Boko Haram Regroups, Inflicts ‘Abject Misery’ In Niger State

Boko Haram Regroups, Inflicts ‘Abject Misery’ In Niger State

Boko Haram terrorists in Nigeria killed 20 young men in one of a series of early June attacks in the mountainous Shiroro communities of Niger State.

Witnesses in the town of Bassa said Boko Haram fighters attacked in broad daylight on June 6, shot the victims at close range and beheaded 10 of them. Residents were forced to hold the severed heads as the terrorists took pictures and made video recordings.

“They told us that anybody who refused to be recruited into their fold would be given a similar treatment,” an anonymous witness told Nigeria’s Premium Times online newspaper. “They said they used the 10 beheaded youths as an example. They said they had warned us that everybody should vacate the community but that we refused. It’s either we join them, or we leave the community.”

Boko Haram also torched houses and killed domestic animals in four other Shiroro villages during the two-day terror campaign. Analysts say the terrorists have gradually regrouped in central Shiroro after being driven from northeast Nigeria.

Retired Nigerian Navy Capt. Umar Bakori said the group likely is attracted to Shiroro’s strategic location, fertile soil, and abundance of gold and copper.

“About 90 percent of Shiroro County’s inhabitants are farmers,” Bakori told “If Boko Haram controls Shiroro, they’ll have access to vast lands filled with mineral deposits and agricultural land.”

This would provide them with more than enough revenue and resources to sustain their terrorism, Bakori added.

In mid-April, Boko Haram was blamed for killing and beheading nine people during ambushes in at least four Shiroro farming communities. An unknown number of Nigerian Soldiers died days earlier after a military vehicle ran over an improvised explosive device. The attacks drove Nigerian military forces from the area. Hundreds of residents also left.

“We are leaving our communities now and there are insufficient motorcycles and vehicles to take us out as quickly as possible,” Shiroro resident Yahuza Allawa told Nigeria’s Punch newspaper. “We are afraid. We left our belongings behind because we could not carry so many things. So many other people have left already.”

Emmanuel Umar, a former commissioner of internal security in Niger State, said Boko Haram likely seeks to replicate the situation it once exploited in northeast Nigeria’s rugged Sambisa Forest. The terror group was known to bring kidnapped girls to the forest and launch attacks against security forces from it before disappearing into its dense cover.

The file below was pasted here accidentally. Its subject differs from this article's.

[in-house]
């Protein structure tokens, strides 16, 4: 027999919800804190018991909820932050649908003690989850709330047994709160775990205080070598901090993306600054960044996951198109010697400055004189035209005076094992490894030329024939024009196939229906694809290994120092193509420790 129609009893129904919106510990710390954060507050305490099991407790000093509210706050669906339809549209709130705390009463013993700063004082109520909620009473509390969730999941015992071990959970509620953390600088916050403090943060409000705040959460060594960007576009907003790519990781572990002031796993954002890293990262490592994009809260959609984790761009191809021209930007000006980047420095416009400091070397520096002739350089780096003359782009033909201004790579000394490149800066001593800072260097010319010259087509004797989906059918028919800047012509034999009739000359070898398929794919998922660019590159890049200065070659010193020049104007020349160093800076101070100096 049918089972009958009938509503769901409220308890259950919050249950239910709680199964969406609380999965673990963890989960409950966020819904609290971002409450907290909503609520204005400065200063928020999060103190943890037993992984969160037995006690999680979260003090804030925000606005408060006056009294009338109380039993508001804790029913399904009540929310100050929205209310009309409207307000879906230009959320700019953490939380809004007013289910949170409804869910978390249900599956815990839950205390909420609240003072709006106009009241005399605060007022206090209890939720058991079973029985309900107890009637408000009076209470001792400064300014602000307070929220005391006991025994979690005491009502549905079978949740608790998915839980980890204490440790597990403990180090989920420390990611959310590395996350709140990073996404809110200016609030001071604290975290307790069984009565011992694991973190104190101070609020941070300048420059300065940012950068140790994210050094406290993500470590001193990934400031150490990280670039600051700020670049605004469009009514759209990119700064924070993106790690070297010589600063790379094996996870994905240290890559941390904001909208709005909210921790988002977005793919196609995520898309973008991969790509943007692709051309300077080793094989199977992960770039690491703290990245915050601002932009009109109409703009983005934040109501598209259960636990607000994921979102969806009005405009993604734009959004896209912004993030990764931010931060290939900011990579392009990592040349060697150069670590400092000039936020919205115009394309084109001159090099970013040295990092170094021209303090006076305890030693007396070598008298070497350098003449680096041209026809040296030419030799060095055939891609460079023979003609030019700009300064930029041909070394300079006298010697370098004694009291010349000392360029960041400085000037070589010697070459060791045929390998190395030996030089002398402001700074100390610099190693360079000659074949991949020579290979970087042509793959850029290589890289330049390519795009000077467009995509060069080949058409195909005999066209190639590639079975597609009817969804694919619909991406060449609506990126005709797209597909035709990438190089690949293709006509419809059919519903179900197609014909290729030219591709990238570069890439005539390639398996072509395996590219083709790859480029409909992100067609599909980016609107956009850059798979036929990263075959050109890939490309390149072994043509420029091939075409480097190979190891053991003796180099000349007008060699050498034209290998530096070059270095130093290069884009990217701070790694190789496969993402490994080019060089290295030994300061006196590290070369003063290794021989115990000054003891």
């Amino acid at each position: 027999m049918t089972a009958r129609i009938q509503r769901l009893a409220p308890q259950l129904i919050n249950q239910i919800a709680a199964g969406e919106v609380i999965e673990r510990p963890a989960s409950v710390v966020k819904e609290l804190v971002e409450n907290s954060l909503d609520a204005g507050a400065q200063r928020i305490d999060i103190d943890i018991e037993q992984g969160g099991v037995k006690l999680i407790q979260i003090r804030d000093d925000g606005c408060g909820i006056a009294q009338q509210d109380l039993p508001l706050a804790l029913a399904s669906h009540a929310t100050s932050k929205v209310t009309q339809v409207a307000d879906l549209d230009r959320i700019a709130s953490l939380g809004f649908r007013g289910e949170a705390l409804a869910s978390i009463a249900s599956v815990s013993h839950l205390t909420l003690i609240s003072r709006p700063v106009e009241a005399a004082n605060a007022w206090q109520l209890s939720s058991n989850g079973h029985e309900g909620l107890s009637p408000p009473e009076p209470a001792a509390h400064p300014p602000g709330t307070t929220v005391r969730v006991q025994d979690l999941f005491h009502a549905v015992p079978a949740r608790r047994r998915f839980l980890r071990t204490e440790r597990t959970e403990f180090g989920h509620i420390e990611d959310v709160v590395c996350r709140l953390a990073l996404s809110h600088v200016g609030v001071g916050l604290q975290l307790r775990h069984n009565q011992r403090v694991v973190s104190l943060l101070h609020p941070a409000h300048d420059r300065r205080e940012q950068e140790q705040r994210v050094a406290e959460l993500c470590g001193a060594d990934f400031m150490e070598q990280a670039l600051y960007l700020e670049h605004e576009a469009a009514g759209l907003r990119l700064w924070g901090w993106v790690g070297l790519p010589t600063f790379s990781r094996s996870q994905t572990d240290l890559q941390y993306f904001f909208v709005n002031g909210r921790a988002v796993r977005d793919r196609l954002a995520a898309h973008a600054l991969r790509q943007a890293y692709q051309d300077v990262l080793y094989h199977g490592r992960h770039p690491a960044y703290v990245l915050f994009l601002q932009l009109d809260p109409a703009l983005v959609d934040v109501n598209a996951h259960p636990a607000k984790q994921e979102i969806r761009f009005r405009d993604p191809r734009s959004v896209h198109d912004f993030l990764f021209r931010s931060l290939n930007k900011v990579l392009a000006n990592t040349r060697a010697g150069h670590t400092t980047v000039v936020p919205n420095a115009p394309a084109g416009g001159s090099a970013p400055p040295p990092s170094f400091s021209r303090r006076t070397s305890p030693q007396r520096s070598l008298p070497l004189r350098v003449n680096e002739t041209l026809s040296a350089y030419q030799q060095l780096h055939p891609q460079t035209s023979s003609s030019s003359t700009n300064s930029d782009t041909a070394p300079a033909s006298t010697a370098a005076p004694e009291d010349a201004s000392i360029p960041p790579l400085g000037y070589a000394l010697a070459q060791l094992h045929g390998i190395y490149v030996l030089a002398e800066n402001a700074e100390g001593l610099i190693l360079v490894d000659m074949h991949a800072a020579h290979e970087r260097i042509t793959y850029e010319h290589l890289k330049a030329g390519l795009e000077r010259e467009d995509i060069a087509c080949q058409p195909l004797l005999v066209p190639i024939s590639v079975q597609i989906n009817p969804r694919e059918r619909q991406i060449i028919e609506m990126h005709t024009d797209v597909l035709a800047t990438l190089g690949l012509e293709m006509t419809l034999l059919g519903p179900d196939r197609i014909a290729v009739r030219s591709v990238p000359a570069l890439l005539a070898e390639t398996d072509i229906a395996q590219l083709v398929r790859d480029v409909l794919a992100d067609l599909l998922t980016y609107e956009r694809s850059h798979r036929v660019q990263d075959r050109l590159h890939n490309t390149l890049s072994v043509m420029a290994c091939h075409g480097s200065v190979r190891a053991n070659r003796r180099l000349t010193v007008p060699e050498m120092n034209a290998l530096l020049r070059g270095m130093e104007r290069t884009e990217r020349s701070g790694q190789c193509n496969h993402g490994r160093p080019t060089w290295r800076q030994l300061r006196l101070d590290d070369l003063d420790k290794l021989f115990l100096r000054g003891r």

“They want to create a haven where they can plan and launch attacks without fear of being caught,” Umar told

Sambisa Forest was Boko Haram’s main base until it was driven out by its rival, the Islamic State West Africa Province
(ISWAP) in 2021.

Boko Haram had maintained a presence in Shiroro since 2014 but recently increased its operations there.

“For several years, they lay low, regrouping and re-strategizing,” Bakori told “Now, they’re trying to establish a stronghold in Shiroro.”

Bakori said the Nigerian military is unable to properly defend Shiroro because it lacks manpower and equipment. He suggested that men and women with the Vigilant Group of Nigeria (VGN) could complement military activities in Shiroro. Journalist Mohammed Anka credited the VGN with helping stem recent violence.

Boko Haram’s activities in Niger State are not confined to Shiroro.

The group is blamed for an attack on the village of Kuchi, part of the Munya community, where eight people were killed and at least 160 kidnapped in late May.

Aminu Najume, the local government chairman, said about 300 gunmen arrived on motorbikes and stayed for several hours.

“They made a fire to curb the cold because it was raining throughout that day,” Najume told CNN. “They cooked and made tea; they made Indomie (instant noodles) and spaghetti.”

Boko Haram controlled 42 communities in Munya and Shiroro as of October 2023, according to Sen. Musa Sani, who represents the Niger East district of Niger State.

“Boko Haram terrorists have mounted their flags in many of the villages they have captured, such as Kaure, Alawa and Magami,” Sani said in a report by Nigerian newspaper Business Day. “Inhabitants of these war-torn parts of the state have been abandoned and left to their fate, compelling them to wallow in perpetual agony and abject misery.”